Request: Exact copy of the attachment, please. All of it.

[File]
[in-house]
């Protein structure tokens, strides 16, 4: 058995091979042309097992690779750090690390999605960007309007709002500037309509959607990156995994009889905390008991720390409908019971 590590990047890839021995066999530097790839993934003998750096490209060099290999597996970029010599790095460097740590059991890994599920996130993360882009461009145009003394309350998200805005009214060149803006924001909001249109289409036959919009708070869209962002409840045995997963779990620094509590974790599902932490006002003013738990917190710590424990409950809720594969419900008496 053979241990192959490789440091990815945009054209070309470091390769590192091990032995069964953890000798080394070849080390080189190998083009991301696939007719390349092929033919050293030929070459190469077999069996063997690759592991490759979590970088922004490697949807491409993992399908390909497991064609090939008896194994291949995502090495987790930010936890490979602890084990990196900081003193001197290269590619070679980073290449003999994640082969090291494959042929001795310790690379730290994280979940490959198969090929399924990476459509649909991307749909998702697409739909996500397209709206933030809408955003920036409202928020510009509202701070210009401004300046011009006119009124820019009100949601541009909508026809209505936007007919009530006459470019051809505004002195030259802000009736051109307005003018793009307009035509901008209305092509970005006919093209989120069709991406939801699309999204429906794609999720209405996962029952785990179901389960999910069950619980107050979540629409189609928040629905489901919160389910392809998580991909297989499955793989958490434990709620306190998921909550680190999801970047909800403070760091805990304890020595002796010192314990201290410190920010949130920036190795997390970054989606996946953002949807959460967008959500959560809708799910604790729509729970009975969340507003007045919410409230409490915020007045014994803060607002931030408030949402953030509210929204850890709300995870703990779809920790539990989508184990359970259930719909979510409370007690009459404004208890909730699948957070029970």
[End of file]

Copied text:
[in-house]
């Protein structure tokens, strides 16, 4: 058995091979042309097992690779750090690390999605960007309007709002500037309509959607990156995994009889905390008991720390409908019971 590590990047890839021995066999530097790839993934003998750096490209060099290999597996970029010599790095460097740590059991890994599920996130993360882009461009145009003394309350998200805005009214060149803006924001909001249109289409036959919009708070869209962002409840045995997963779990620094509590974790599902932490006002003013738990917190710590424990409950809720594969419900008496 053979241990192959490789440091990815945009054209070309470091390769590192091990032995069964953890000798080394070849080390080189190998083009991301696939007719390349092929033919050293030929070459190469077999069996063997690759592991490759979590970088922004490697949807491409993992399908390909497991064609090939008896194994291949995502090495987790930010936890490979602890084990990196900081003193001197290269590619070679980073290449003999994640082969090291494959042929001795310790690379730290994280979940490959198969090929399924990476459509649909991307749909998702697409739909996500397209709206933030809408955003920036409202928020510009509202701070210009401004300046011009006119009124820019009100949601541009909508026809209505936007007919009530006459470019051809505004002195030259802000009736051109307005003018793009307009035509901008209305092509970005006919093209989120069709991406939801699309999204429906794609999720209405996962029952785990179901389960999910069950619980107050979540629409189609928040629905489901919160389910392809998580991909297989499955793989958490434990709620306190998921909550680190999801970047909800403070760091805990304890020595002796010192314990201290410190920010949130920036190795997390970054989606996946953002949807959460967008959500959560809708799910604790729509729970009975969340507003007045919410409230409490915020007045014994803060607002931030408030949402953030509210929204850890709300995870703990779809920790539990989508184990359970259930719909979510409370007690009459404004208890909730699948957070029970």